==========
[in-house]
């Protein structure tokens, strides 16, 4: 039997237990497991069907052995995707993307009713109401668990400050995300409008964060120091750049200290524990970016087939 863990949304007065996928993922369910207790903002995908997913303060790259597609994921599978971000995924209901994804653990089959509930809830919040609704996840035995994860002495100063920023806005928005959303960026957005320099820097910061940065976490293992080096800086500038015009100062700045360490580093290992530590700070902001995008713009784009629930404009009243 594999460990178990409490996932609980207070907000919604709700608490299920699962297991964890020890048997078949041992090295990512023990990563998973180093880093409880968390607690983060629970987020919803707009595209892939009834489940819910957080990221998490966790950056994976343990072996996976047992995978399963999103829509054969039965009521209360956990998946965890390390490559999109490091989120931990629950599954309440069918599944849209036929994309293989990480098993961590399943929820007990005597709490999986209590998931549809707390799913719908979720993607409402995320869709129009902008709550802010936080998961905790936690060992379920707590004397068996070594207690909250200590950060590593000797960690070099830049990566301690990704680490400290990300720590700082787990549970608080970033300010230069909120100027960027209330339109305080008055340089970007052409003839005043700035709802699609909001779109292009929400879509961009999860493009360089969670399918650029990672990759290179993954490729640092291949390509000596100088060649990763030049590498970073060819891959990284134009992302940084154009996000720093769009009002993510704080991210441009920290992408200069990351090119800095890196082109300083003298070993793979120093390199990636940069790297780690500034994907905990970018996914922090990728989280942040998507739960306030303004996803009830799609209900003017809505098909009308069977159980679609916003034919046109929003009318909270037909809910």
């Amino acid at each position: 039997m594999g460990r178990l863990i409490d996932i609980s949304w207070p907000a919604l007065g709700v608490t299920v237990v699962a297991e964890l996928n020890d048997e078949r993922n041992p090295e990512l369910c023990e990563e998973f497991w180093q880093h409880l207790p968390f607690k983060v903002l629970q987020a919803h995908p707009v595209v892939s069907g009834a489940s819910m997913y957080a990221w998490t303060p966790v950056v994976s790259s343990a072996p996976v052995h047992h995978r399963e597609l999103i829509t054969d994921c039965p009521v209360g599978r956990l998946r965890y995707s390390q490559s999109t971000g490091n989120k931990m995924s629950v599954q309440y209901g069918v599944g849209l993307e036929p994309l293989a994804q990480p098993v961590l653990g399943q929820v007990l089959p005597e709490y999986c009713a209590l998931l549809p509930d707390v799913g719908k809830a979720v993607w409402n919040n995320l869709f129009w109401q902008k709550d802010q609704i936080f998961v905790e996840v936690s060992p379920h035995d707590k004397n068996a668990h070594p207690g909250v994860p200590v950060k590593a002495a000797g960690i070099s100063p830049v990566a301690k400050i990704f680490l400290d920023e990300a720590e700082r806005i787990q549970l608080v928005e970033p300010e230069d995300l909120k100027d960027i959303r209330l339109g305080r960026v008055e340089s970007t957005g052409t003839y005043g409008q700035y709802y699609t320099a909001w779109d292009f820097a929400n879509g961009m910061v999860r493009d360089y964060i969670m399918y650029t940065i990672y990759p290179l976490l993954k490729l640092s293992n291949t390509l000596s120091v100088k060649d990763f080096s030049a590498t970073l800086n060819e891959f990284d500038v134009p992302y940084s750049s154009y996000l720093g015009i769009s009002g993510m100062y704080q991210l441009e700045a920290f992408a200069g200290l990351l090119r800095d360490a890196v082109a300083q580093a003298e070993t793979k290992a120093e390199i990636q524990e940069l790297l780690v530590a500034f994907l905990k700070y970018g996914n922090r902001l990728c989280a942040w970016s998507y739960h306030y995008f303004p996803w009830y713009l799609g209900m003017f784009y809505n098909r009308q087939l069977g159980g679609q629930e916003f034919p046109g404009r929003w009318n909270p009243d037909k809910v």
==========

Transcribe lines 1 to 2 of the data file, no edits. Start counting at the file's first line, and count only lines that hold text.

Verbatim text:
[in-house]
């Protein structure tokens, strides 16, 4: 039997237990497991069907052995995707993307009713109401668990400050995300409008964060120091750049200290524990970016087939 863990949304007065996928993922369910207790903002995908997913303060790259597609994921599978971000995924209901994804653990089959509930809830919040609704996840035995994860002495100063920023806005928005959303960026957005320099820097910061940065976490293992080096800086500038015009100062700045360490580093290992530590700070902001995008713009784009629930404009009243 594999460990178990409490996932609980207070907000919604709700608490299920699962297991964890020890048997078949041992090295990512023990990563998973180093880093409880968390607690983060629970987020919803707009595209892939009834489940819910957080990221998490966790950056994976343990072996996976047992995978399963999103829509054969039965009521209360956990998946965890390390490559999109490091989120931990629950599954309440069918599944849209036929994309293989990480098993961590399943929820007990005597709490999986209590998931549809707390799913719908979720993607409402995320869709129009902008709550802010936080998961905790936690060992379920707590004397068996070594207690909250200590950060590593000797960690070099830049990566301690990704680490400290990300720590700082787990549970608080970033300010230069909120100027960027209330339109305080008055340089970007052409003839005043700035709802699609909001779109292009929400879509961009999860493009360089969670399918650029990672990759290179993954490729640092291949390509000596100088060649990763030049590498970073060819891959990284134009992302940084154009996000720093769009009002993510704080991210441009920290992408200069990351090119800095890196082109300083003298070993793979120093390199990636940069790297780690500034994907905990970018996914922090990728989280942040998507739960306030303004996803009830799609209900003017809505098909009308069977159980679609916003034919046109929003009318909270037909809910």